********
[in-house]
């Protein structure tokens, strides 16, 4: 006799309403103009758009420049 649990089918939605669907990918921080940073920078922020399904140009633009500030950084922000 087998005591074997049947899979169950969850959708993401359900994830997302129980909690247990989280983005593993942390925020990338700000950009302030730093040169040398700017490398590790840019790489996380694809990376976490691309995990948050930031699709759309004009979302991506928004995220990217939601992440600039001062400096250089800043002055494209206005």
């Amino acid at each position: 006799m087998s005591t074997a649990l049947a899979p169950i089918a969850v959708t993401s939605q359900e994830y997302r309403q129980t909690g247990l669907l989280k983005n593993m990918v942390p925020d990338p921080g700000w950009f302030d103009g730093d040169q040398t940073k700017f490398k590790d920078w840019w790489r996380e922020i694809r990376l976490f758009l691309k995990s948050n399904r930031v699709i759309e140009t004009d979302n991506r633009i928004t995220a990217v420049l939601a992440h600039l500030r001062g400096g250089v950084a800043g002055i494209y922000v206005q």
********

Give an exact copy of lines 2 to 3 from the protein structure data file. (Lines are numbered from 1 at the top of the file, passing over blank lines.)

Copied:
């Protein structure tokens, strides 16, 4: 006799309403103009758009420049 649990089918939605669907990918921080940073920078922020399904140009633009500030950084922000 087998005591074997049947899979169950969850959708993401359900994830997302129980909690247990989280983005593993942390925020990338700000950009302030730093040169040398700017490398590790840019790489996380694809990376976490691309995990948050930031699709759309004009979302991506928004995220990217939601992440600039001062400096250089800043002055494209206005």
């Amino acid at each position: 006799m087998s005591t074997a649990l049947a899979p169950i089918a969850v959708t993401s939605q359900e994830y997302r309403q129980t909690g247990l669907l989280k983005n593993m990918v942390p925020d990338p921080g700000w950009f302030d103009g730093d040169q040398t940073k700017f490398k590790d920078w840019w790489r996380e922020i694809r990376l976490f758009l691309k995990s948050n399904r930031v699709i759309e140009t004009d979302n991506r633009i928004t995220a990217v420049l939601a992440h600039l500030r001062g400096g250089v950084a800043g002055i494209y922000v206005q």